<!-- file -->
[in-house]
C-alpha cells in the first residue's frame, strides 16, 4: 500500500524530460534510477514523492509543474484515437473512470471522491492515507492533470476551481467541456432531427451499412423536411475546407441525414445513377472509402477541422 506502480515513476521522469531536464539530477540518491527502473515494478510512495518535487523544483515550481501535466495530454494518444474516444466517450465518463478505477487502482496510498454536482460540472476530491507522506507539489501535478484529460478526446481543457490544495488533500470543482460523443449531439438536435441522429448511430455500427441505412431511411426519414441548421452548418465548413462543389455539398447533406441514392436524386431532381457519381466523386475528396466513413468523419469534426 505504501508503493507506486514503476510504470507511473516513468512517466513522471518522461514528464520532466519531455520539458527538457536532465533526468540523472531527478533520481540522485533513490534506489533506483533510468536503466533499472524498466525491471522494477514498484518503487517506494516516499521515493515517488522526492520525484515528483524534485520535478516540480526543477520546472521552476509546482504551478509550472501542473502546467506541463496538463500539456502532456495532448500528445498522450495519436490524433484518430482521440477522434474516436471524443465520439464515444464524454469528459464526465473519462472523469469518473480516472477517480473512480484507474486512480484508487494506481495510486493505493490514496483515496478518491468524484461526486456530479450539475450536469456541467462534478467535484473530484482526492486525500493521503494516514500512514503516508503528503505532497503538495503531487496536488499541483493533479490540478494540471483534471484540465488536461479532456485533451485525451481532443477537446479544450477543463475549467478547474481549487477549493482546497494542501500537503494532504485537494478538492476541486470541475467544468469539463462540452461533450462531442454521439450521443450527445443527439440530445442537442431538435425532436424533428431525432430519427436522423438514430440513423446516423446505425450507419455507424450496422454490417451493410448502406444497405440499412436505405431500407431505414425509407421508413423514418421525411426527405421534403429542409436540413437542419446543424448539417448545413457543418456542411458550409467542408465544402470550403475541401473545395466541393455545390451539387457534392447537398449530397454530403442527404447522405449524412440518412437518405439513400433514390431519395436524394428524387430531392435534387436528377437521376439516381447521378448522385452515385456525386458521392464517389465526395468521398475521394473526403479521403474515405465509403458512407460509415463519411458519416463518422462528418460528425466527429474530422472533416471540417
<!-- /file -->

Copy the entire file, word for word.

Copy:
[in-house]
C-alpha cells in the first residue's frame, strides 16, 4: 500500500524530460534510477514523492509543474484515437473512470471522491492515507492533470476551481467541456432531427451499412423536411475546407441525414445513377472509402477541422 506502480515513476521522469531536464539530477540518491527502473515494478510512495518535487523544483515550481501535466495530454494518444474516444466517450465518463478505477487502482496510498454536482460540472476530491507522506507539489501535478484529460478526446481543457490544495488533500470543482460523443449531439438536435441522429448511430455500427441505412431511411426519414441548421452548418465548413462543389455539398447533406441514392436524386431532381457519381466523386475528396466513413468523419469534426 505504501508503493507506486514503476510504470507511473516513468512517466513522471518522461514528464520532466519531455520539458527538457536532465533526468540523472531527478533520481540522485533513490534506489533506483533510468536503466533499472524498466525491471522494477514498484518503487517506494516516499521515493515517488522526492520525484515528483524534485520535478516540480526543477520546472521552476509546482504551478509550472501542473502546467506541463496538463500539456502532456495532448500528445498522450495519436490524433484518430482521440477522434474516436471524443465520439464515444464524454469528459464526465473519462472523469469518473480516472477517480473512480484507474486512480484508487494506481495510486493505493490514496483515496478518491468524484461526486456530479450539475450536469456541467462534478467535484473530484482526492486525500493521503494516514500512514503516508503528503505532497503538495503531487496536488499541483493533479490540478494540471483534471484540465488536461479532456485533451485525451481532443477537446479544450477543463475549467478547474481549487477549493482546497494542501500537503494532504485537494478538492476541486470541475467544468469539463462540452461533450462531442454521439450521443450527445443527439440530445442537442431538435425532436424533428431525432430519427436522423438514430440513423446516423446505425450507419455507424450496422454490417451493410448502406444497405440499412436505405431500407431505414425509407421508413423514418421525411426527405421534403429542409436540413437542419446543424448539417448545413457543418456542411458550409467542408465544402470550403475541401473545395466541393455545390451539387457534392447537398449530397454530403442527404447522405449524412440518412437518405439513400433514390431519395436524394428524387430531392435534387436528377437521376439516381447521378448522385452515385456525386458521392464517389465526395468521398475521394473526403479521403474515405465509403458512407460509415463519411458519416463518422462528418460528425466527429474530422472533416471540417